book review: railsea

Photo Credit: Gastown Railyards by Evan Leeson

Railsea is China Miéville’s a story about a boy named Sham who is working on a moletrain. A moletrain is like a whaling ship, but in the world of Railsea, there are no seas like we know them, only the loose earth that terrifyingly dangerous creatures (like moldywarpes and antlions) burrow through. This earth is crisscrossed by an impenetrably tangled network of rails that require expert navigation and track switching. The trains navigating the railsea are hugely various, some powered by sails, some by steam, diesel or even fusion. Out in the dangerous earth there are islands and communities, and many wrecked trains to salvage. There’s also the upsky which is poisonous and filled with alien beasts that sometimes drop inexplicable bits to earth for people to find. It’s all kinds of awesome.

Sham begins the story as a mediocre doctor’s apprentice, serving a captain in search of her philosophy, a giant ivory mole named Mocker-Jack that took her arm. Miéville does this thing where this creature she’s hunting is explicitly philosophical at the same time that it’s a physical beast that could crush a train. It’s directly inspired by Moby Dick but is wildly divergent from Herman Melville’s story.

Strangely enough not everyone likes China Miéville’s use of language. It’s filled with words that are made-up but make sense and I am a fan. The book is published as YA and while the language is intricate and ornate, it will knock the right reader’s socks off. Comparison-wise, it’s got similar themes to Ship Breaker, but the language is less straight-forward. The plot is stronger and more direct than Mechanique, which had a similar kind of language/mood.

I loved the hell out of this book and am only sad it’s over and I’ll have to wait for Miéville’s next one.

book review: the pirates! in an adventure with whaling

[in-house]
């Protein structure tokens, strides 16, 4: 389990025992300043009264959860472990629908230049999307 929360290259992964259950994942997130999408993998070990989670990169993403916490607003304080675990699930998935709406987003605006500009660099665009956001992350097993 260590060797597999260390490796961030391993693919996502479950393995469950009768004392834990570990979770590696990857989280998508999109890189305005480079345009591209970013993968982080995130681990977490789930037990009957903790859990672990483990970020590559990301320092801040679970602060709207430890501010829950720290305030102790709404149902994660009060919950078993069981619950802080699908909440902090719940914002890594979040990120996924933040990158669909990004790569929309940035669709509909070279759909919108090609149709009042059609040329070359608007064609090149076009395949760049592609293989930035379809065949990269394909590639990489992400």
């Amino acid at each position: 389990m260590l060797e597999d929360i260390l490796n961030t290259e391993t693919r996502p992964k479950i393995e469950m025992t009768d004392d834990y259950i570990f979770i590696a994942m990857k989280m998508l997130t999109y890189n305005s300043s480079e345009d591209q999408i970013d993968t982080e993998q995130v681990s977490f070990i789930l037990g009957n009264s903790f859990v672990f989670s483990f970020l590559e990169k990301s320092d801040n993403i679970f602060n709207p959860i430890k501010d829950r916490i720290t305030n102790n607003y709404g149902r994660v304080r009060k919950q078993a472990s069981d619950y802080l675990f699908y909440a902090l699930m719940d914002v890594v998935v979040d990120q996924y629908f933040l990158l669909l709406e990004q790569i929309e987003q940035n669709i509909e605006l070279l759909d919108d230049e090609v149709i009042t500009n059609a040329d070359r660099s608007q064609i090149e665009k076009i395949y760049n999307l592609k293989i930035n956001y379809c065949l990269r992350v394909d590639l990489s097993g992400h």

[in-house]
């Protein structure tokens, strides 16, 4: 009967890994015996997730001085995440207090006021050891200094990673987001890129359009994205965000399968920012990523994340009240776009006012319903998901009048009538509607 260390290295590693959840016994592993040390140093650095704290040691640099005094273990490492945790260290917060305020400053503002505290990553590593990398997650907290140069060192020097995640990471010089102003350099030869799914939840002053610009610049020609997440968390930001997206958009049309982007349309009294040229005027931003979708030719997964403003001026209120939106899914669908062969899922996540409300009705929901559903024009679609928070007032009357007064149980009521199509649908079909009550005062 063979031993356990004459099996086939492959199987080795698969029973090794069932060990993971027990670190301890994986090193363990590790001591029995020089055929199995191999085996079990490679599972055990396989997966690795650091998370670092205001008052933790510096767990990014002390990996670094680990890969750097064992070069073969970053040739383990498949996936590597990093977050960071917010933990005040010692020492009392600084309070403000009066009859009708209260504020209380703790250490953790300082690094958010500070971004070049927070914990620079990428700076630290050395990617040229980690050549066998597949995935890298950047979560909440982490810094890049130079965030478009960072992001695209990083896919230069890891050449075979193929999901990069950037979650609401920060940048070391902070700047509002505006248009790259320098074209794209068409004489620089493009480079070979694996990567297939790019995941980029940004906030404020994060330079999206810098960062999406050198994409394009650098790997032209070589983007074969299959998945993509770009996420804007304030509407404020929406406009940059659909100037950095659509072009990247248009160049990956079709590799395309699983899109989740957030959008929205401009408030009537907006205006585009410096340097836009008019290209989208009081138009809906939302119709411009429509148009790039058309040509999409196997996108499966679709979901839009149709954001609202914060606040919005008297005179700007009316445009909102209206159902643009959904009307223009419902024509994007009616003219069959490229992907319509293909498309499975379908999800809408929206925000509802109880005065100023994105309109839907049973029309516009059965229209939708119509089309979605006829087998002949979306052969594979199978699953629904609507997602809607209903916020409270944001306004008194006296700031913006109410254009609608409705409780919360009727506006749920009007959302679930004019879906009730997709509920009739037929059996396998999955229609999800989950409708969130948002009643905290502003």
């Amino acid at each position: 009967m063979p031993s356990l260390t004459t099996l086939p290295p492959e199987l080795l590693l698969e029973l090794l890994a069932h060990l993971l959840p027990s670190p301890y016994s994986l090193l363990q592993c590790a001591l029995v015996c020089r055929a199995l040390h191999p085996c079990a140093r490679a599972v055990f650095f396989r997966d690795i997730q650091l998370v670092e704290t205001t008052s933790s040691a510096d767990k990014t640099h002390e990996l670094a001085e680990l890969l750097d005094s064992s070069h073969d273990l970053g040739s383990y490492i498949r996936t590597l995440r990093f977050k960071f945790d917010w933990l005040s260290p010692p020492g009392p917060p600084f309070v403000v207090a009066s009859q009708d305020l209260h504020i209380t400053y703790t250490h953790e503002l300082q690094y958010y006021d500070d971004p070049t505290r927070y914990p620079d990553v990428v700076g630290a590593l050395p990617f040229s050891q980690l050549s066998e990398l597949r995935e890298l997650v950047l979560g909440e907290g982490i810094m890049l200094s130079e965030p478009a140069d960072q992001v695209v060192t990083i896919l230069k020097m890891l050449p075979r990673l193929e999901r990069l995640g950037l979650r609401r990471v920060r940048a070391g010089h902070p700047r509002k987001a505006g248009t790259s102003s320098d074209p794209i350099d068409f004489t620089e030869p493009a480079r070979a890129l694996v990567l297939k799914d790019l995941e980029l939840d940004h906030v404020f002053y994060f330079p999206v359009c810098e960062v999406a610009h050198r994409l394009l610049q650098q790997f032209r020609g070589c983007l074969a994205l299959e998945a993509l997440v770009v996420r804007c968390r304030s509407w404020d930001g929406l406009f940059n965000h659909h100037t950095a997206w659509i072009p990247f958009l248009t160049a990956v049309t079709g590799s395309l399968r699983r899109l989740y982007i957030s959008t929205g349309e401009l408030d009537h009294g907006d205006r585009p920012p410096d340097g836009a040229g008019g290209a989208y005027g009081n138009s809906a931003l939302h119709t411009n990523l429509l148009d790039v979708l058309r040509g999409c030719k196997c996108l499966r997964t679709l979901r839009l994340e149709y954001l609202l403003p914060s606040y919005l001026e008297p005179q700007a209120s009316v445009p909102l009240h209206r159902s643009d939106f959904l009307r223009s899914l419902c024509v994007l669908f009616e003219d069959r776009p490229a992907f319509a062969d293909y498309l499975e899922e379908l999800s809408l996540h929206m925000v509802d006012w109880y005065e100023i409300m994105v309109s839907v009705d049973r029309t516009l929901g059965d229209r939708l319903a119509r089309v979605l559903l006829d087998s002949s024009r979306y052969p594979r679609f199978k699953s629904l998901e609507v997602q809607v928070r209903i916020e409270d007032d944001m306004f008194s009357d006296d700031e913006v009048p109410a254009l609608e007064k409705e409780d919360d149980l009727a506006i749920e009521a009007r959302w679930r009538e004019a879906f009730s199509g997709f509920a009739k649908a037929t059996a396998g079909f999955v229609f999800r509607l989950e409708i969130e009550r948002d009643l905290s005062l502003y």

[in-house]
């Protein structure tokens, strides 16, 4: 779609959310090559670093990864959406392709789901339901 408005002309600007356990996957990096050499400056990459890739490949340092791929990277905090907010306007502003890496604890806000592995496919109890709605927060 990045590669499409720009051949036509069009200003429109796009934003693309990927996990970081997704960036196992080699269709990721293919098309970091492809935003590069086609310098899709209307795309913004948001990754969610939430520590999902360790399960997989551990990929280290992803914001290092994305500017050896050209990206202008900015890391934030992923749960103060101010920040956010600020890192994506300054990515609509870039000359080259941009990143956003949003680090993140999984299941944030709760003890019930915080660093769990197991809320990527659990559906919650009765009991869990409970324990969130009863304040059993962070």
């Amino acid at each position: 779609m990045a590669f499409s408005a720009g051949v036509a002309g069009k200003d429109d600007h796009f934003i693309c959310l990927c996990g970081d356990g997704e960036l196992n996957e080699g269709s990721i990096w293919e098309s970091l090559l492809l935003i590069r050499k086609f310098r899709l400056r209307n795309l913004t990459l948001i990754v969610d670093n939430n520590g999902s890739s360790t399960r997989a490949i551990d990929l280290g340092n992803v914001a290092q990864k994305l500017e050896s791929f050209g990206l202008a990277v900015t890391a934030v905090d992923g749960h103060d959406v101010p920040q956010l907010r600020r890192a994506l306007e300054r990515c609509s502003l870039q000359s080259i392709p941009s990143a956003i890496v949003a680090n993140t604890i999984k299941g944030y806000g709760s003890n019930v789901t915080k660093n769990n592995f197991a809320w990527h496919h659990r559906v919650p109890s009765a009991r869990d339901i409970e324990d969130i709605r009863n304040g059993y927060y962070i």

My friend Jamie had recently told me about the Pirates! In An Adventure With… series. While I couldn’t find An Adventure With Scientists at the library when I remembered it the other day, I did find The Pirates! in an Adventure with Whaling (aka in an Adventure with Ahab), and I do love me some Moby Dick, so off I went.

The basic plot of the story is there are a bunch of pirates (known as The Pirate in Red, or The Pirate Captain or The Pirate With a Hook for a Hand) and they need a new ship. They go to Nantucket and buy a huge fancy one on credit (in order not to look silly in front of the Pirate Captain’s archnemesis) but then they need to raise the money to make the payments. So they sail to Las Vegas and try to do a variety show, and then they try a few other things (including actual piracy) before they turn their hands to whaling so they can get the reward Ahab has posted.

That summary only glances on the funniness of the book. It’s very Terry Pratchett-esque and doesn’t really have too much respect for reality in any form. It’s a light funny story (and in a small package, too – the hardcover book fits in a not-unreasonable-sized pocket) and I’ll gladly read more in the series.

book review: anna karenina

It had been probably ten years since I read Anna Karenina the first time. It felt different reading it now, as I suppose it’s supposed to.

The idea in the late stages that Anna creates this whole betrayal by Vronsky in her mind instead of accepting the way relationships change was more terrifying to me now than it was in the past. A lot of Levin’s problems and ways of dealing with them annoyed me more than they used to. I think I used to see him as some sort of idealistic hero, but on this reading his pettiness and wilful stupidity came out much more. All the bullshit around Kitty giving birth just made me want to punch him. We’ll see if I feel the same way ten years from now.

But yeah. I think this is one of those books that needs to be read. The only part of it that’s seeped into the zeitgeist is the first line, and it really needs the whole text to be at all effective (as opposed to something like Moby Dick, which most people know the first line of, but also the general idea of the story). Maybe I have a misperception about how pervasive Tolstoy is.